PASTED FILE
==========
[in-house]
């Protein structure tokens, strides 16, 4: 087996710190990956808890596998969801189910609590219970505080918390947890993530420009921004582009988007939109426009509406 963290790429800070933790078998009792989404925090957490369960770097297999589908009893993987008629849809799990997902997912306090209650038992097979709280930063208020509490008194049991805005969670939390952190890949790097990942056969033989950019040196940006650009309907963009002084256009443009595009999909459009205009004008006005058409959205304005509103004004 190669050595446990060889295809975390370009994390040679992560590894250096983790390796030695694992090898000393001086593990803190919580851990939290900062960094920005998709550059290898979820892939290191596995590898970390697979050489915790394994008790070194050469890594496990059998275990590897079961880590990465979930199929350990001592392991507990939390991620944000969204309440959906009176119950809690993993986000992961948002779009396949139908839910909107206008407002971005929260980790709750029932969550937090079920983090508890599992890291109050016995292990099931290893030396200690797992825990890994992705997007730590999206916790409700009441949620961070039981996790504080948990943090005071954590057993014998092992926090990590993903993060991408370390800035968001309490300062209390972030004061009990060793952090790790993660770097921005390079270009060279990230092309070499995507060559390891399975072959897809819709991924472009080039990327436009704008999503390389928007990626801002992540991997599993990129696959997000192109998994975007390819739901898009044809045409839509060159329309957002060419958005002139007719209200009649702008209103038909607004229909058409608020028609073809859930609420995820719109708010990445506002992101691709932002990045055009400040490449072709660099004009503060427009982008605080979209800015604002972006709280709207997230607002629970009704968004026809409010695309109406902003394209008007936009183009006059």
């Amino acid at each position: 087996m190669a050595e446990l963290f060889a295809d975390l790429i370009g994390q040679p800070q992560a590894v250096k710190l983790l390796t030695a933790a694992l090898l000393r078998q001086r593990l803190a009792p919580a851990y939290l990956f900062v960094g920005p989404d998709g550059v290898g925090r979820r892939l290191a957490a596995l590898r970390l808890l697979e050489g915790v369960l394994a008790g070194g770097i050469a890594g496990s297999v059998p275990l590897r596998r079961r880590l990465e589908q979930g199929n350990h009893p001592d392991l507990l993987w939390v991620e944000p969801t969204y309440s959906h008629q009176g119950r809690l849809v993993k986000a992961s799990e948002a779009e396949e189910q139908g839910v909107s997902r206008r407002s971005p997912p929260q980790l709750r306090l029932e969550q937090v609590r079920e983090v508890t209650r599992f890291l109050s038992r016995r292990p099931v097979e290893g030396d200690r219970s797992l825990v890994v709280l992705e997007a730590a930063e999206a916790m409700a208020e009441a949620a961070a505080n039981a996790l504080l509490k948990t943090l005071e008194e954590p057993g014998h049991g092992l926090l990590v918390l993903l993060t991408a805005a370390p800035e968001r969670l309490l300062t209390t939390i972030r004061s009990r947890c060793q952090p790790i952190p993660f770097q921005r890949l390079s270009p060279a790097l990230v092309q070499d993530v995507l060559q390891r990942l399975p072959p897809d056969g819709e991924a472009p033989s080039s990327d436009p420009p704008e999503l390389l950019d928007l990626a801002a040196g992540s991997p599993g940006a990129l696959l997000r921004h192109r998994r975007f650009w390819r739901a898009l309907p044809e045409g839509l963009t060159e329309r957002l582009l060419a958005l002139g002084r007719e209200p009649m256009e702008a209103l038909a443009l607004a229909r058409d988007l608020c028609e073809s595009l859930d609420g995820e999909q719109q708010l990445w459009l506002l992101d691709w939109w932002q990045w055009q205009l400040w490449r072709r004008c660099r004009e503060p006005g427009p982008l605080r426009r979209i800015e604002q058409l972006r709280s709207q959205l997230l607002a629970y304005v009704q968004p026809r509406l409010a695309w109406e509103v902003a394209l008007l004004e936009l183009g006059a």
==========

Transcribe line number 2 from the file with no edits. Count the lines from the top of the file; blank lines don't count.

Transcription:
């Protein structure tokens, strides 16, 4: 087996710190990956808890596998969801189910609590219970505080918390947890993530420009921004582009988007939109426009509406 963290790429800070933790078998009792989404925090957490369960770097297999589908009893993987008629849809799990997902997912306090209650038992097979709280930063208020509490008194049991805005969670939390952190890949790097990942056969033989950019040196940006650009309907963009002084256009443009595009999909459009205009004008006005058409959205304005509103004004 190669050595446990060889295809975390370009994390040679992560590894250096983790390796030695694992090898000393001086593990803190919580851990939290900062960094920005998709550059290898979820892939290191596995590898970390697979050489915790394994008790070194050469890594496990059998275990590897079961880590990465979930199929350990001592392991507990939390991620944000969204309440959906009176119950809690993993986000992961948002779009396949139908839910909107206008407002971005929260980790709750029932969550937090079920983090508890599992890291109050016995292990099931290893030396200690797992825990890994992705997007730590999206916790409700009441949620961070039981996790504080948990943090005071954590057993014998092992926090990590993903993060991408370390800035968001309490300062209390972030004061009990060793952090790790993660770097921005390079270009060279990230092309070499995507060559390891399975072959897809819709991924472009080039990327436009704008999503390389928007990626801002992540991997599993990129696959997000192109998994975007390819739901898009044809045409839509060159329309957002060419958005002139007719209200009649702008209103038909607004229909058409608020028609073809859930609420995820719109708010990445506002992101691709932002990045055009400040490449072709660099004009503060427009982008605080979209800015604002972006709280709207997230607002629970009704968004026809409010695309109406902003394209008007936009183009006059």